We Are Homo Narrativus!

Book, Landscape, Nature, Wind, Weather

As a linguistic anthropologist I suggest we could call the human species Homo Narrativus.  We are Storytellers! What else? Not only do we tell the myths and legends of our peoples to teach our cultural values and heroic ideals to the next generations; we also cast and recall our personal life experiences in narrative form.  

Creation stories. mythology, fiction, television and movie dramas, and history itself harbor narratives we tell about our collective past.  As individuals, we each have our own Life Story, complete with Life Chapters, Themes, and our own internal ensemble cast of unconscious archetypal characters as well as our external dramatis personae of social relationships, that altogether comprise our ever-unfolding personal story from which we gather experience and learn and share meaningful lessons.

People, Ice, Snow, Exploration, One, Man

My interview research about how people conceptualize life events (Your Life Path, 2018: Skyhorse Publishers) revealed three primary genres of Life Story narratives: Epic Adventure (either comic or tragic), Cyclic, or Seamless.  Which is yours?  Epic adventurers tell stories of their heroic adventures (Departures, Fulfillment, and if ‘comic’, heroic Returns) cast in terms Joseph Campbell called the Soul’s High Adventure.   Some prefer to think of their life as organized by cycles: 7-year, 10-year decades, or 12-years or more; the ending of one cycle opening to the beginning of the next, bringing flexibility and fresh opportunities.  Still others would rather live their lives as picaresque adventures, welcoming randomity and enjoying life’s little surprises, ready to navigate crossroads as they arise and more focused on the journey than any destination points. 

Journey, Walk, Steps, Street
Seasons Of The Year, Year, Tree, Nature
Chain, Chain Link, Connection, Related

Images are from pixabay.com

The Principle of Better Endings, then, is a narrative device within our creative Homo Narrativus survival toolkit that we can use to reflect on where we are at in our Life Story and how we got here, so we can envision or shape our next steps in the direction of our highest desires.

Better Endings to You!

Listening to Your-SELVES: A Balancing Act

Theater Masks

Welcome to Prompts Day at Better Endings. On Tuesdays we entertain a list of topics for applying the principle of Better Endings to a weekly theme; this week, Attitudes. Some speak of a “Law of Attitudes,” which makes sense to me. Our attitudes to a large extent determine our experience. Attitudes reflect and can establish “mindsets,” which act like filters between our minds or hearts and the “reality” we are able to perceive.

Let’s consider especially opposing, paired attitudes this week. These are polar-opposite perspectives that frame very different outlooks on the same event or situation. Here’s a list of some paired-opposite attitudes for you to consider and add to:

optimistic            pessimistic

open            closed

impatience            contentment

       insecurity            self-confidence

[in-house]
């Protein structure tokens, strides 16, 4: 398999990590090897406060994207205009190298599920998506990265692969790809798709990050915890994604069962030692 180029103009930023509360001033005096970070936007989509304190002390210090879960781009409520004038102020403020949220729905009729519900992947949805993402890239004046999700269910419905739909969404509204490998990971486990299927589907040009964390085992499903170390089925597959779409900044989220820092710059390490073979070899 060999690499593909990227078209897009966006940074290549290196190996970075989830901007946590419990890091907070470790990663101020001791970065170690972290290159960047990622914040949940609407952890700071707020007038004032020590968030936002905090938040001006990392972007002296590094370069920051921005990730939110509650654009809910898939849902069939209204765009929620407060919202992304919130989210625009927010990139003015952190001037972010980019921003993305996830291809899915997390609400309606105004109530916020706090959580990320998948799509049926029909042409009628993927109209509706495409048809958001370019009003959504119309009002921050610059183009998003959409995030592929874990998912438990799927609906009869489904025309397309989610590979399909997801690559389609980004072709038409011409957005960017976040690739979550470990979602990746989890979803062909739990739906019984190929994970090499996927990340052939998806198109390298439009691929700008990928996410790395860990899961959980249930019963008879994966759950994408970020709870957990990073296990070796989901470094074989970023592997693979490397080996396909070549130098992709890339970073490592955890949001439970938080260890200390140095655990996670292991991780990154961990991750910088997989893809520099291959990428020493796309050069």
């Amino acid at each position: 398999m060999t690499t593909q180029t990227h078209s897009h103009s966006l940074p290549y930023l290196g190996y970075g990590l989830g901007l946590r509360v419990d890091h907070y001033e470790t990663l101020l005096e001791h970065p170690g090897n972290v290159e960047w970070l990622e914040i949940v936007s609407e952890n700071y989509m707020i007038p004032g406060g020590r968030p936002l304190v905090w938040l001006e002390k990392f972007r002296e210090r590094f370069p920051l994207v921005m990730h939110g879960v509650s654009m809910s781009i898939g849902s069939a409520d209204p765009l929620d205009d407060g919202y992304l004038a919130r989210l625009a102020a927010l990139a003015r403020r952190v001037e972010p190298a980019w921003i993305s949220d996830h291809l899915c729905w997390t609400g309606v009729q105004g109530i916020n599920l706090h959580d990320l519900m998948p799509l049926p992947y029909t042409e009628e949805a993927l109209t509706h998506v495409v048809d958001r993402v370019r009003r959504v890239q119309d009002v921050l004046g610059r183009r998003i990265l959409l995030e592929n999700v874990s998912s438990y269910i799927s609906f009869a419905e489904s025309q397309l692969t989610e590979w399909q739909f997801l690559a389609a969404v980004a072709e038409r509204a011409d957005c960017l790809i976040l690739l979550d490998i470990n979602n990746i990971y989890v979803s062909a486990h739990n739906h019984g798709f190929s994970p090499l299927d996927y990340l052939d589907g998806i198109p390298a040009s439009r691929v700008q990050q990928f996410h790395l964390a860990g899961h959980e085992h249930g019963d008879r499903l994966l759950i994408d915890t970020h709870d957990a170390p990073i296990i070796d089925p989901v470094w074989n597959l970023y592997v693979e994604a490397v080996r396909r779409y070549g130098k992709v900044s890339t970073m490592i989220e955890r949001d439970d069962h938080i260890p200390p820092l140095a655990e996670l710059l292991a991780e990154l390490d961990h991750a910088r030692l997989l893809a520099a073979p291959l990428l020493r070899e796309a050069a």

belief            cynicism

expansive            narrow

kindness            meanness

acceptance           rejection

constructive            destructive

respectful            demeaning

gratitude            conceit

Can you recognize within yourself BOTH poles of one or more of the above pairs of opposing attitudes with regard to some situation or enduring conflict in your life? I invite you to choose that sort of opposition to explore. Consider a subject that you can “look at” from either of a very opposite pair of perspectives. Allow yourself the space to feel-think-Be first in one attitude, and then shift grounds to the polar-opposite attitude about that same subject and feel-think-Be in that attitude instead for a while. What do you pay most attention to, in each perspective? What appears more important, and less important, depending on your outlook? What about the subject itself motivates you to shift more to one or the other side of the polarity?

Recognizing duality or bipolarity in ourselves, especially around ideas or situations we feel conflicted about, is natural for everyone, sometimes. From an archetypal psychological viewpoint, situations that evoke conflicting attitudes can expose to us ‘parts’ of ourselves that are worth listening to and exploring–in moderation–because we may tend to suppress some ‘sides’ of ourself at the expense of a whole, balanced, integrated outlook. Allowing an attitude you normally suppress to express itself while you are there to pay attention to it can help you to get to the root of some issues you might otherwise be denying or seeing only from a self-limiting perspective. These ‘buried’ attitudes can help you to troubleshoot a stubborn point of view in order to develop some more balanced and creative solutions!

Jester Juggler Juggling Balls Retro

For today,simply choose one or more of the above attitude-pairs–or use another–that represents a set of opposing attitudes you sometimes hold about some situation or subject in your life. Let both sides have their say, either through journalling from each perspective, or engaging in an imaginative internal ‘listening session’ to both sides, one at a time. The only guideline is that each side gets to have its say without judgement or interruption. Then, try looking at the situation again, AFTER clearly expressing both of your opposed attitudes.

Does a creative solution or a deeper understanding of the situation light up for you?

Tell us about it (if you’d like). If you wish you can submit your story or journalling practice as a Story of the Week (If I receive more than one, I’ll probably blog them all!) And always, I welcome your insights and Comments!

Better Endings to You!  – Linda